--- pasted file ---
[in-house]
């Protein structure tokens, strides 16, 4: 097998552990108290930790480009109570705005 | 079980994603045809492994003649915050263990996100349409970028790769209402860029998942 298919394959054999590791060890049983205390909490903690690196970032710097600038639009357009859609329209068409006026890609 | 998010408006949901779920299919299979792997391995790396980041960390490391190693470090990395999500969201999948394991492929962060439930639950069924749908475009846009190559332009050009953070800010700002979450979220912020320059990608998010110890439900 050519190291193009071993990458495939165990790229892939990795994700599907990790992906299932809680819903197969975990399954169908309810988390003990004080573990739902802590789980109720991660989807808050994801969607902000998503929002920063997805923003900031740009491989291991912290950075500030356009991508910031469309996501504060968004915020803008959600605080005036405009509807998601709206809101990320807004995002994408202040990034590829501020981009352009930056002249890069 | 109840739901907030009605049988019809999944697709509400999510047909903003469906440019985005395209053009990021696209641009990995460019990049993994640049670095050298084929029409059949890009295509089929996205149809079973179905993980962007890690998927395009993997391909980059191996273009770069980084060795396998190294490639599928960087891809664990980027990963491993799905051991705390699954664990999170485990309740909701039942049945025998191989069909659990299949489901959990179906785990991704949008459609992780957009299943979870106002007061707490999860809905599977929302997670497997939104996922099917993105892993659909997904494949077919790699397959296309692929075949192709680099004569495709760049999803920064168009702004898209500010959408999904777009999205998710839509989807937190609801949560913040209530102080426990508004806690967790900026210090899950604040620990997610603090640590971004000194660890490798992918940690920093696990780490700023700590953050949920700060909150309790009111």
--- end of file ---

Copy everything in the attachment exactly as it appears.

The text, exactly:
[in-house]
């Protein structure tokens, strides 16, 4: 097998552990108290930790480009109570705005 | 079980994603045809492994003649915050263990996100349409970028790769209402860029998942 298919394959054999590791060890049983205390909490903690690196970032710097600038639009357009859609329209068409006026890609 | 998010408006949901779920299919299979792997391995790396980041960390490391190693470090990395999500969201999948394991492929962060439930639950069924749908475009846009190559332009050009953070800010700002979450979220912020320059990608998010110890439900 050519190291193009071993990458495939165990790229892939990795994700599907990790992906299932809680819903197969975990399954169908309810988390003990004080573990739902802590789980109720991660989807808050994801969607902000998503929002920063997805923003900031740009491989291991912290950075500030356009991508910031469309996501504060968004915020803008959600605080005036405009509807998601709206809101990320807004995002994408202040990034590829501020981009352009930056002249890069 | 109840739901907030009605049988019809999944697709509400999510047909903003469906440019985005395209053009990021696209641009990995460019990049993994640049670095050298084929029409059949890009295509089929996205149809079973179905993980962007890690998927395009993997391909980059191996273009770069980084060795396998190294490639599928960087891809664990980027990963491993799905051991705390699954664990999170485990309740909701039942049945025998191989069909659990299949489901959990179906785990991704949008459609992780957009299943979870106002007061707490999860809905599977929302997670497997939104996922099917993105892993659909997904494949077919790699397959296309692929075949192709680099004569495709760049999803920064168009702004898209500010959408999904777009999205998710839509989807937190609801949560913040209530102080426990508004806690967790900026210090899950604040620990997610603090640590971004000194660890490798992918940690920093696990780490700023700590953050949920700060909150309790009111």